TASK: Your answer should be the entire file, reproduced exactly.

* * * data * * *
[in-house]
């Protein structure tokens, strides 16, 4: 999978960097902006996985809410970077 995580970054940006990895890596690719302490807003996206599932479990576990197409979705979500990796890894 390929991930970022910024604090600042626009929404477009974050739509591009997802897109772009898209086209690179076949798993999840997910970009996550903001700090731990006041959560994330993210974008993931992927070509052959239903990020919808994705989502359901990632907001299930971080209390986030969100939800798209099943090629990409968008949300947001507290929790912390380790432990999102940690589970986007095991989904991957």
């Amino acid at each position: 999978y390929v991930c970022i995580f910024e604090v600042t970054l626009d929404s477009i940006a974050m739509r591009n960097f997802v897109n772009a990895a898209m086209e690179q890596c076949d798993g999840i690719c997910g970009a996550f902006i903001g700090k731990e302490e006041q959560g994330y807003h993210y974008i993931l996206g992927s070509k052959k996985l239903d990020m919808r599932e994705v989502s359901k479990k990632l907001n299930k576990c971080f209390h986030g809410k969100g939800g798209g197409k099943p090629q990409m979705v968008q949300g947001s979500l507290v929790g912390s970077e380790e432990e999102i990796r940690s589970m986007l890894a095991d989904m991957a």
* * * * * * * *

[in-house]
């Protein structure tokens, strides 16, 4: 999978960097902006996985809410970077 995580970054940006990895890596690719302490807003996206599932479990576990197409979705979500990796890894 390929991930970022910024604090600042626009929404477009974050739509591009997802897109772009898209086209690179076949798993999840997910970009996550903001700090731990006041959560994330993210974008993931992927070509052959239903990020919808994705989502359901990632907001299930971080209390986030969100939800798209099943090629990409968008949300947001507290929790912390380790432990999102940690589970986007095991989904991957």
């Amino acid at each position: 999978y390929v991930c970022i995580f910024e604090v600042t970054l626009d929404s477009i940006a974050m739509r591009n960097f997802v897109n772009a990895a898209m086209e690179q890596c076949d798993g999840i690719c997910g970009a996550f902006i903001g700090k731990e302490e006041q959560g994330y807003h993210y974008i993931l996206g992927s070509k052959k996985l239903d990020m919808r599932e994705v989502s359901k479990k990632l907001n299930k576990c971080f209390h986030g809410k969100g939800g798209g197409k099943p090629q990409m979705v968008q949300g947001s979500l507290v929790g912390s970077e380790e432990e999102i990796r940690s589970m986007l890894a095991d989904m991957a």